The Shirley Village Archive

Located in the ceremonial county of Derbyshire, Shirley is 4½ miles SE by S from Ashbourne. The name comes from either Scyrle or Sirelea meaning a clear place or pasture.

The 14th century church dedicated to St. Michael had the north aisle and tower built in 1842 but the poorly constructed tower had to be rebuilt in 1861. A tympanum stone, embedded in a wall suggests an earlier building. In 2012 the south aisle was refurbished and can be used for community events.

Prior to the Norman conquest, Shirley was held by Sewallis but was granted to Henry de Ferrers by King William.

Sewallis's son Fulcher fitz Sewallis was the first to hold land at Shirley and his son, Sewallis de Shirley was the first to use the name Shirley. Between 1220 and 1254 the village was the principal seat of the Shirley family but by 1468 they had decamped to Staunton Harold.

Although inextricably linked, the Shirley village archive is about the village of Shirley rather than just the family. The Shirley Asscociation specialise in that.

The site attempts to record the history of the village: the people who lived here, their households and the buildings they lived in. Finally there's their grave.

There's a fair amount of supporting documentation both in the archive or linked to on the web. To see all the various categories, click the List link at the top of the page. You can also do keyword searches of the archive.

The archive is in its early stages with collecting information being the main, and dull, activity. Once done, I'll start linking it all together.

I can be reached at and I'm interested in any information you may have about the village. I don't do any commissioned research unless you have ridiculously large amounts of money to give me.

The site doesn't use cookies but I do record your IP address and the pages you visit and other non-personally identifiable information. It is held in the UK and not passed on to anyone else.

Latest News

At the SARACEN'S HEAD INN, Shirley, aforesaid, on TUESDAY, the 24th day of October, 1865, at Five o'clock in the Afternoon, in one or more Lots as may be agreed upon, and subject to conditions to be then read;
ALL that commodious and well-built MESSUAGE or DWELLING-HOUSE, with the spacious Yard, Garden, large Orchard, and Outbuildings, situate in the centre of the Village of Shirley, together with all those THREE CLOSES of excellent LAND, lying together 'and adjoining the said messuage. The Estate contains altogether about 11A. 2n. Sr., and is bounded on the North and West by the estate of Francis Wright, Esquires on the East by the road leading from Shirley to Derby, and on the South by properties belonging to Mr. Jackson, and Mr. Yeomans. It is pleasantly situated, is approached by good roads, and is well adapted for the residence of a private family.
Immediate possession may be bad. Part of the purchase money may remain on security.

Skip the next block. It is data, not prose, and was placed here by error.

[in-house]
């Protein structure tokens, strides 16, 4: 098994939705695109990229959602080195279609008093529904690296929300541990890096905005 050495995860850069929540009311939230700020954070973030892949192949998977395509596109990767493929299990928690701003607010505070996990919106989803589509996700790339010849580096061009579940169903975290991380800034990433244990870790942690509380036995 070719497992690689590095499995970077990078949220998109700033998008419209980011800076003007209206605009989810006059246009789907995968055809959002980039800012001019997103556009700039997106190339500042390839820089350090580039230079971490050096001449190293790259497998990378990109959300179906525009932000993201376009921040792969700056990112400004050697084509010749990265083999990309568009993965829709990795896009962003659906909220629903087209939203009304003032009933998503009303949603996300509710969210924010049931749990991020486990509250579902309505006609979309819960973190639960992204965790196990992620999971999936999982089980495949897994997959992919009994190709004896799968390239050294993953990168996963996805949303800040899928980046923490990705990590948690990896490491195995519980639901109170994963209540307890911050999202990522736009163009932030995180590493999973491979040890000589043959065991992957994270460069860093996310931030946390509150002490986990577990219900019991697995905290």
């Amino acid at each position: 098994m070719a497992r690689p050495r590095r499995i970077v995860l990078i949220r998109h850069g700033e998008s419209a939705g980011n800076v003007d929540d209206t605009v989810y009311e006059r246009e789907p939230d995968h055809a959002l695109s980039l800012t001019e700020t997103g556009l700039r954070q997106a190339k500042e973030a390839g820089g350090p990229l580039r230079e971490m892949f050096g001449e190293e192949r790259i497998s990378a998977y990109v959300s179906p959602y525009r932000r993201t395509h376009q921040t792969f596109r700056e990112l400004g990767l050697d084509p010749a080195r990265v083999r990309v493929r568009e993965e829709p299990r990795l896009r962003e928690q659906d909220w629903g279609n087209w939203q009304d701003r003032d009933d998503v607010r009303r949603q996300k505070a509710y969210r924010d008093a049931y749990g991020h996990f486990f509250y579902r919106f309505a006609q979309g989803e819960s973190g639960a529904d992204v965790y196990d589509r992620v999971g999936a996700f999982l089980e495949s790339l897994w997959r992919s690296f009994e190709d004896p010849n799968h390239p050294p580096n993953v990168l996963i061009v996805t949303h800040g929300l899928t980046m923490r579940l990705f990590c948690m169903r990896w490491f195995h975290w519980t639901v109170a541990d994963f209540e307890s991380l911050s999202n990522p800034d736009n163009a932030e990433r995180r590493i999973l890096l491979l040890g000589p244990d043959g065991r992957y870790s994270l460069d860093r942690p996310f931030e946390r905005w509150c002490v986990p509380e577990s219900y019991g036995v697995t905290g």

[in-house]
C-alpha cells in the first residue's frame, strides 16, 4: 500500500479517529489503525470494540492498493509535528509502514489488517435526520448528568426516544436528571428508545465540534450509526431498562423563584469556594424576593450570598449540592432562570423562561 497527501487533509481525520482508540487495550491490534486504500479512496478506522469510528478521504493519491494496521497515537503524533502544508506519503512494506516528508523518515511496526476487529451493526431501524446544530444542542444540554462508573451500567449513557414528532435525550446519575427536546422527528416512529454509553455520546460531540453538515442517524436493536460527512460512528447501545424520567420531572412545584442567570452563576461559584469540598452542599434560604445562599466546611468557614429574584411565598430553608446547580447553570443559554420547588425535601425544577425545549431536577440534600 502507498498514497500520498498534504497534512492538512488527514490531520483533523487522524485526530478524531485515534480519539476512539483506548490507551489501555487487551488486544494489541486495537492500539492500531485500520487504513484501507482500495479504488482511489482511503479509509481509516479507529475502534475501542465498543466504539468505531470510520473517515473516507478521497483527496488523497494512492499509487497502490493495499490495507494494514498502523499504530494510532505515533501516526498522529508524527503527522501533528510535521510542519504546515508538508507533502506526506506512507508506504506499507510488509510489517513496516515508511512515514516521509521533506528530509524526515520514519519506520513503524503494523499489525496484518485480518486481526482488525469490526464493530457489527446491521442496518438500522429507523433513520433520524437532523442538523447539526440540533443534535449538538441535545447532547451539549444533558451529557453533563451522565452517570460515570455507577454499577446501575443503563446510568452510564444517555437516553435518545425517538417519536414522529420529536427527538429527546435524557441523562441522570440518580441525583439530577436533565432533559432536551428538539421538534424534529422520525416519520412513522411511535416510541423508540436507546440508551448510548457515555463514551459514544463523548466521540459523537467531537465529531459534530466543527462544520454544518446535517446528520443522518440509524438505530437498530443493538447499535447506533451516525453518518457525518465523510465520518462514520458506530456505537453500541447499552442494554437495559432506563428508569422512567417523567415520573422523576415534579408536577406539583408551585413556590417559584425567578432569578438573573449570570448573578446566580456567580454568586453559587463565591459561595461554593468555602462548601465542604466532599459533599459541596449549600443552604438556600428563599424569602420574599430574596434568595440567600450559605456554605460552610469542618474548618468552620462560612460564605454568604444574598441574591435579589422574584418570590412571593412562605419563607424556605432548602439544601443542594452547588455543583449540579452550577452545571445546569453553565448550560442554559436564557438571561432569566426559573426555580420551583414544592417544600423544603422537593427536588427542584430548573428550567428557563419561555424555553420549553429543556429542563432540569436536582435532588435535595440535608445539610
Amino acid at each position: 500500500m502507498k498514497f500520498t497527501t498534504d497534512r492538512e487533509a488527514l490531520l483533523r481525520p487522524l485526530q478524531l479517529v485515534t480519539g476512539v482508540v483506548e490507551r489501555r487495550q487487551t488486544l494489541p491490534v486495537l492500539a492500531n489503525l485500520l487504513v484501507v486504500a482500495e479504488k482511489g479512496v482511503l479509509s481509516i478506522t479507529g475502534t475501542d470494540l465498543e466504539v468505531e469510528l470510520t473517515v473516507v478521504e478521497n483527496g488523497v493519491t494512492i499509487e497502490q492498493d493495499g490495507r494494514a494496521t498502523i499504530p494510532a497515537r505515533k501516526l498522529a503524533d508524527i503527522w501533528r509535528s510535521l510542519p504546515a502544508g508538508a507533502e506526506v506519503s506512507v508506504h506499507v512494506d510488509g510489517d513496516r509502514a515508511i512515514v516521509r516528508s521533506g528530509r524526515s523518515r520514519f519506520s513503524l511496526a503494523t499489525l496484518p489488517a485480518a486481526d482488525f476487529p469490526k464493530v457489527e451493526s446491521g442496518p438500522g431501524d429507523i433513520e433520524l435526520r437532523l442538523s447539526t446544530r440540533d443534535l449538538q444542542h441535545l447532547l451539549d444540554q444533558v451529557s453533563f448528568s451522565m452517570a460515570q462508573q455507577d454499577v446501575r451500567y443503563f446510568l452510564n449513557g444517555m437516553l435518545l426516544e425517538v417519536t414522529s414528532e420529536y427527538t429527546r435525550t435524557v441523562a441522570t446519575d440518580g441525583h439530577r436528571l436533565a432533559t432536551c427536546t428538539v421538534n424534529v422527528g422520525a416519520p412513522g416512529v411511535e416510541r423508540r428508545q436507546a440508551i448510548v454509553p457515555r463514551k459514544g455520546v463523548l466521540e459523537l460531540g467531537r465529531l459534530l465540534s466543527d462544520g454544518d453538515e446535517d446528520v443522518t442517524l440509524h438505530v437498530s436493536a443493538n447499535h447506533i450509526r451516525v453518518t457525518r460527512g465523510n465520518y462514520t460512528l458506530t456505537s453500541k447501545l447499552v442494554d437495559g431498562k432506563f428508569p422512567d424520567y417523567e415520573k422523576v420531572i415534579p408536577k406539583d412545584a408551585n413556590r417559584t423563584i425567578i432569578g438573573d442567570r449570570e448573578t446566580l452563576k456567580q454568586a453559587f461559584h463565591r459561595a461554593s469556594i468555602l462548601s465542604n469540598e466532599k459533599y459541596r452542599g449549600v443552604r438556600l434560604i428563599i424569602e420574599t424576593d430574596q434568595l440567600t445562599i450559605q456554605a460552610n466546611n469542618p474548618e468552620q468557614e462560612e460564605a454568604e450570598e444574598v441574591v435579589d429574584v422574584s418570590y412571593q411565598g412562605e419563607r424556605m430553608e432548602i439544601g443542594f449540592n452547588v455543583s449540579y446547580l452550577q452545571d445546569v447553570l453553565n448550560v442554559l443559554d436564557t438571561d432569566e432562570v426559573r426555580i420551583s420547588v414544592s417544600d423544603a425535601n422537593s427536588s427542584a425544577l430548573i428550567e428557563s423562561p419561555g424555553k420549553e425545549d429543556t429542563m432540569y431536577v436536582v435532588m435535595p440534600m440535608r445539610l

Mr. Samuel Atkins, the tenant, will show the Property, and further information may be obtained on application at the Office of Messrs. TOMLINSON and SON, Solicitors, Ashborne.
Ashborne, October 4, 1865.

"Advertisements & Notices." Derby Mercury 11 Oct. 1865. 19th Century British Newspapers. Web. 4 May 2016. URL Document Number: GALE|BA3200036425

Derby Mercury, Oct 18, 1865

BOURNE. —Smethwick, December 13, John Thomas, aged 74, after a long and painful illness, second son of the late Thomas and Hannah Bourne, Derby, formerly Shirley, Brailsford, Derbyshire.

© British Newspaper Archive

Derby Daily Telegraph - Thursday 15 December 1932

[Before R. H. G. Gladwin, C. B. Kingdon, H. C. Okeover, G. M. Dixon, and C. W. Jervis Smith, Esqrs.]
EXTRAORDINARY ASSAULT.— Mr. William Dakin, of Shirley Park Farm, charged Thomas Tunnicliff and Alfred Tunnycliff with assaulting him, on Monday, November 24th.— Complainant said: I and my man were getting up some potatoes in a field, when these men came by, along a road through the fields from Shirley to Osmaston, by the wood side. They shouted, and asked whether I would give them a potato or two to roast? They were going toward Osmaston and one was dressed as a sweep. I gave them four big ones out of the cart. Thomas Tunnycliff put them into his pocket. They went a little further on and commenced throwing stones at us, and we then started home. The stones fell about us and in the cart. The men turned back and followed us. I had potato fork with steel prongs in my hand, and Thomas took hold of it and hit me on the nose with his fist, making it bleed very much, taking the form off me, which he wilfully damaged. They both used fearful language. I ran away to avoid further violence. I did not strike either of them in return. The men were not satisfied with the potatoes I gave them.— George Henry Gould, servant to Mr. Dakin, corroborated his master's evidence, and said of one of the defendants pushed or struck witness as he was attending to the horse and cart.— The Chairman, Capt. Gladwin, said that the defendants were guilty of an unprovoked and serious assault, and they would be fined 2l. each with 17s. costs in each case; or a month, with hard labour in default of payment. The men were removed in custody.

© British Newspaper Archive

Derby Mercury - 17 December 1884